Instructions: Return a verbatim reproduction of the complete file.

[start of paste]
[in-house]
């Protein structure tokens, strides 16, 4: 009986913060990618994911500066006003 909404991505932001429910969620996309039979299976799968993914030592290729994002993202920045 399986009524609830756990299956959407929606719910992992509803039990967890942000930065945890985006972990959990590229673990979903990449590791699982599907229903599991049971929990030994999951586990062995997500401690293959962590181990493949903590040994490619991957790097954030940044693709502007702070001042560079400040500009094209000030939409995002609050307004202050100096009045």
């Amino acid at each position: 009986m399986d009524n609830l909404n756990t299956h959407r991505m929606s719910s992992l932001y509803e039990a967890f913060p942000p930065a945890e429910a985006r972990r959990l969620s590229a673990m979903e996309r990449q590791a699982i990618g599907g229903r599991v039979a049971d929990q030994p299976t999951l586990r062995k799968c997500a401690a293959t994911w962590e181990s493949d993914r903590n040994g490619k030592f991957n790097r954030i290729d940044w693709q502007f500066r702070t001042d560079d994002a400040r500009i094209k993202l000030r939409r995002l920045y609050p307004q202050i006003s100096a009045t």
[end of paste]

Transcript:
[in-house]
């Protein structure tokens, strides 16, 4: 009986913060990618994911500066006003 909404991505932001429910969620996309039979299976799968993914030592290729994002993202920045 399986009524609830756990299956959407929606719910992992509803039990967890942000930065945890985006972990959990590229673990979903990449590791699982599907229903599991049971929990030994999951586990062995997500401690293959962590181990493949903590040994490619991957790097954030940044693709502007702070001042560079400040500009094209000030939409995002609050307004202050100096009045």
């Amino acid at each position: 009986m399986d009524n609830l909404n756990t299956h959407r991505m929606s719910s992992l932001y509803e039990a967890f913060p942000p930065a945890e429910a985006r972990r959990l969620s590229a673990m979903e996309r990449q590791a699982i990618g599907g229903r599991v039979a049971d929990q030994p299976t999951l586990r062995k799968c997500a401690a293959t994911w962590e181990s493949d993914r903590n040994g490619k030592f991957n790097r954030i290729d940044w693709q502007f500066r702070t001042d560079d994002a400040r500009i094209k993202l000030r939409r995002l920045y609050p307004q202050i006003s100096a009045t």